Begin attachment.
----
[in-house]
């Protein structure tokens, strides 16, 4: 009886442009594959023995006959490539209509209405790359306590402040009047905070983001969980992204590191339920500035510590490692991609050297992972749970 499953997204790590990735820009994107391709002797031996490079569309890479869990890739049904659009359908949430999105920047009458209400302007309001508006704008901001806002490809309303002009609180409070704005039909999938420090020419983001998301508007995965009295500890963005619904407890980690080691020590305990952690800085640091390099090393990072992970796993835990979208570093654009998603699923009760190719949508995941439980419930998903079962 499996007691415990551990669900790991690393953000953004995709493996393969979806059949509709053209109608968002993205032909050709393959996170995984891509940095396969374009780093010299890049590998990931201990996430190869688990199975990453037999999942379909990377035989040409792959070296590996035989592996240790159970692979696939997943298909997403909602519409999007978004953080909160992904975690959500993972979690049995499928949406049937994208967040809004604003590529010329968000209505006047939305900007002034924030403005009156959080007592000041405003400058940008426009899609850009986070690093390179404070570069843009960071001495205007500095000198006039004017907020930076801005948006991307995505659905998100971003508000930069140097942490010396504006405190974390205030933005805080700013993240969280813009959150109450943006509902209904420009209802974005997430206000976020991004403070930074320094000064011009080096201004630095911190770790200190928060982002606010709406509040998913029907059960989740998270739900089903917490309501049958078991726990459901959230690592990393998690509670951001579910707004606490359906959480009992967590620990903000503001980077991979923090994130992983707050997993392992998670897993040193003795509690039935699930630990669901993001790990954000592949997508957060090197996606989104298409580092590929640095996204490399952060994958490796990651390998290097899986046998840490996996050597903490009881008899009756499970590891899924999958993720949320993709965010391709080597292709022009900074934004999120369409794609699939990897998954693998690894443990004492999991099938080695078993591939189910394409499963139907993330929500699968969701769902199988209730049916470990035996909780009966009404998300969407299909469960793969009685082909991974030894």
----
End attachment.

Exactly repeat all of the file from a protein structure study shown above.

[in-house]
């Protein structure tokens, strides 16, 4: 009886442009594959023995006959490539209509209405790359306590402040009047905070983001969980992204590191339920500035510590490692991609050297992972749970 499953997204790590990735820009994107391709002797031996490079569309890479869990890739049904659009359908949430999105920047009458209400302007309001508006704008901001806002490809309303002009609180409070704005039909999938420090020419983001998301508007995965009295500890963005619904407890980690080691020590305990952690800085640091390099090393990072992970796993835990979208570093654009998603699923009760190719949508995941439980419930998903079962 499996007691415990551990669900790991690393953000953004995709493996393969979806059949509709053209109608968002993205032909050709393959996170995984891509940095396969374009780093010299890049590998990931201990996430190869688990199975990453037999999942379909990377035989040409792959070296590996035989592996240790159970692979696939997943298909997403909602519409999007978004953080909160992904975690959500993972979690049995499928949406049937994208967040809004604003590529010329968000209505006047939305900007002034924030403005009156959080007592000041405003400058940008426009899609850009986070690093390179404070570069843009960071001495205007500095000198006039004017907020930076801005948006991307995505659905998100971003508000930069140097942490010396504006405190974390205030933005805080700013993240969280813009959150109450943006509902209904420009209802974005997430206000976020991004403070930074320094000064011009080096201004630095911190770790200190928060982002606010709406509040998913029907059960989740998270739900089903917490309501049958078991726990459901959230690592990393998690509670951001579910707004606490359906959480009992967590620990903000503001980077991979923090994130992983707050997993392992998670897993040193003795509690039935699930630990669901993001790990954000592949997508957060090197996606989104298409580092590929640095996204490399952060994958490796990651390998290097899986046998840490996996050597903490009881008899009756499970590891899924999958993720949320993709965010391709080597292709022009900074934004999120369409794609699939990897998954693998690894443990004492999991099938080695078993591939189910394409499963139907993330929500699968969701769902199988209730049916470990035996909780009966009404998300969407299909469960793969009685082909991974030894």